Soviet boarder guards

Soviet boarder guards


Photo: Estonian Maritime Museum/Estonian Film Archive

Border zones were established in 1940-1941 and 1944-1991 in Estonian territory between the Soviet Union and "the hostile capitalistic world". Due to its special status, those zones had strict regulations that restricted entering, living and maritime activities in the zone. Soviet leaders were especially afraid on possible foreigner spies and the possibility that the citizens of the Soviet Union would escape to foreigner countries. Border guards pressured the locals into helping them, because it made controlling the zone easier. Guards recruited locals to spy in the zone and tried to educate locals ideologically. Guards rewarded their biggest helpers with special honour badges and medals. Border guards tried to adhere to the locals to keep good relations.

Contact between locals and recruits were knowingly restricted. Locals communicated with them only when recruits were checking documents in the harbour and airport or durning their shore patrols. Although the constant examinations of documents annoyed the locals, but they get used to it somehow. On the other hand the officers had a lot of contact with the locals. Every head of border cordon had local acquaintances who gave them information about what was going on in the zone. This. The officers were changed in every 3-4 year and appointed in another location.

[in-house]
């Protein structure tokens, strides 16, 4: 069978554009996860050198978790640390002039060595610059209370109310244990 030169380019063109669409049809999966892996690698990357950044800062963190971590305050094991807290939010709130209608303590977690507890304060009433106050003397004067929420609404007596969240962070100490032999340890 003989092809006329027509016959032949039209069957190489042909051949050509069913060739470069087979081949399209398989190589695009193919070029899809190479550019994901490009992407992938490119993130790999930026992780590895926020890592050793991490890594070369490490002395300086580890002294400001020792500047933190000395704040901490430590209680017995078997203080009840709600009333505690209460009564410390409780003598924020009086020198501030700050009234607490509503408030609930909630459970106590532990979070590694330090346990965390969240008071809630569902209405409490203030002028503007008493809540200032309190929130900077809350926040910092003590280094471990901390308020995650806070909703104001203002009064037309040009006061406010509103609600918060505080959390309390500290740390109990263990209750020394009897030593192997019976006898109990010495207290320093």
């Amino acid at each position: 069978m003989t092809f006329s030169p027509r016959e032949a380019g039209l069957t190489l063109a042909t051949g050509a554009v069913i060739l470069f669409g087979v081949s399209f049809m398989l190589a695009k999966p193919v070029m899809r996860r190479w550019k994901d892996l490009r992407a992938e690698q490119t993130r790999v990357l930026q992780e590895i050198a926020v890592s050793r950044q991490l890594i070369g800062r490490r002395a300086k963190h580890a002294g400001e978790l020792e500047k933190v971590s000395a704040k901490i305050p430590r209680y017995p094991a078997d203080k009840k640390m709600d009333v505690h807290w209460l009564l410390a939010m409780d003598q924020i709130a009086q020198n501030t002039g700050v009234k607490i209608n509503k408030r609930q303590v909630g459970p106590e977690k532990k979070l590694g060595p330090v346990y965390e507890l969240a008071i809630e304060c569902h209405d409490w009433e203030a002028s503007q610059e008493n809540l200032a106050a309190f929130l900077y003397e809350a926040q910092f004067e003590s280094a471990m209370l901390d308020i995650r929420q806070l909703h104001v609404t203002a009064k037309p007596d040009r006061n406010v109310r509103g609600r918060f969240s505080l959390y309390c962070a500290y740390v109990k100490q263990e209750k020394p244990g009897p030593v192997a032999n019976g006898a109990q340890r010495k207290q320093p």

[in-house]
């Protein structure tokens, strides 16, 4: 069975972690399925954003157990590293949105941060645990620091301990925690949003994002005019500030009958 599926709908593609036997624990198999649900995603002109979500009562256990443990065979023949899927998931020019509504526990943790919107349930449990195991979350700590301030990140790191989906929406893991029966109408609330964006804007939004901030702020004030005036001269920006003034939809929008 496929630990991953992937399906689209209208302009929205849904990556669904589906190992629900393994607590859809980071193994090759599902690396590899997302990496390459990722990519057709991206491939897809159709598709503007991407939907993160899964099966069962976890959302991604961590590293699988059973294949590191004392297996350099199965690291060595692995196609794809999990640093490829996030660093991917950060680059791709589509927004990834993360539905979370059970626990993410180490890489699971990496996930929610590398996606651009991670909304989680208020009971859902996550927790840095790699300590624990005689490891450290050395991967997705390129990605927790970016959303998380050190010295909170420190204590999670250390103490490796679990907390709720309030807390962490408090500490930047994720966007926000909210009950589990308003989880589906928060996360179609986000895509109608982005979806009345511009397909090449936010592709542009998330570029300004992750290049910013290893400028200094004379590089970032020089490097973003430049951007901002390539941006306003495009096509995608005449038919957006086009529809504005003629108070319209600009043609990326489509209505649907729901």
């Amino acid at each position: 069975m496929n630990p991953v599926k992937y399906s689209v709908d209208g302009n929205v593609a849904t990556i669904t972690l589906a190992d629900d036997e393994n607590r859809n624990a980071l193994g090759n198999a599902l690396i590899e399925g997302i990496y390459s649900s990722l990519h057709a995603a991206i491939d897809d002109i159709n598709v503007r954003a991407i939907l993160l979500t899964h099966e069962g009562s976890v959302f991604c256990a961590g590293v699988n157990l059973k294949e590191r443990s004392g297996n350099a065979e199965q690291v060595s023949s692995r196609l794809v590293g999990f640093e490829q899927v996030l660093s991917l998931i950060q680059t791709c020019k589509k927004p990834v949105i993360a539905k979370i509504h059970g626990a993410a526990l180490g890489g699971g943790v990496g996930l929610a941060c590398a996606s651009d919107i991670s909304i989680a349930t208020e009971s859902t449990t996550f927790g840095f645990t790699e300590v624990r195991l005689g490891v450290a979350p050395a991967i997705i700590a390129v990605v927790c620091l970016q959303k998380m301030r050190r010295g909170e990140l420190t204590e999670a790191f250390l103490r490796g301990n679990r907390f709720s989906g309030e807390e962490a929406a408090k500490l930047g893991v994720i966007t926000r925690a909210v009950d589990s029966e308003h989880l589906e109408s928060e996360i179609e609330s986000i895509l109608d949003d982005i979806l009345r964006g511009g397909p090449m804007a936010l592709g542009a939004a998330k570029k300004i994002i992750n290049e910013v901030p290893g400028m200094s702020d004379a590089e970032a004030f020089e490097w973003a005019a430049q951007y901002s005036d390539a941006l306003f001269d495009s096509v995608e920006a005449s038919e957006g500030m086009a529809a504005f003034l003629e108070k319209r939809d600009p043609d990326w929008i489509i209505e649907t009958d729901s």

However the good relations between the border guards and the locals were not constant through the time. Relations were especially complicated at the beginning of the border zone era. Border guards were brutal whilst establishing the border zone regulations like destroying every-man fishery. At first the whole shore of Estonia was closed to the locals, gradually some beaches in the east and south were once again accessible to the locals. Because border guarding was ideologically a sensitive theme, the border guards often overreacted when there was suspicion of a spy activity. During the 1970 - 1980s the relations between border guards and the locals were normalized. The most important thing to the locals was the border zone restricting entering to the island. Even though entering to the checkpoints of islands was annoying to the locals, they thought that it was the only thing that separated the island from „all the worries of the main land“. Leaving the Soviet border guards in 1990-1991 was relatively quick and they also tried to sell some of their stuff for the US dollars to locals.

 



Soviet boarder guards

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Soviet boarder guard on the Estonian island Saaremaa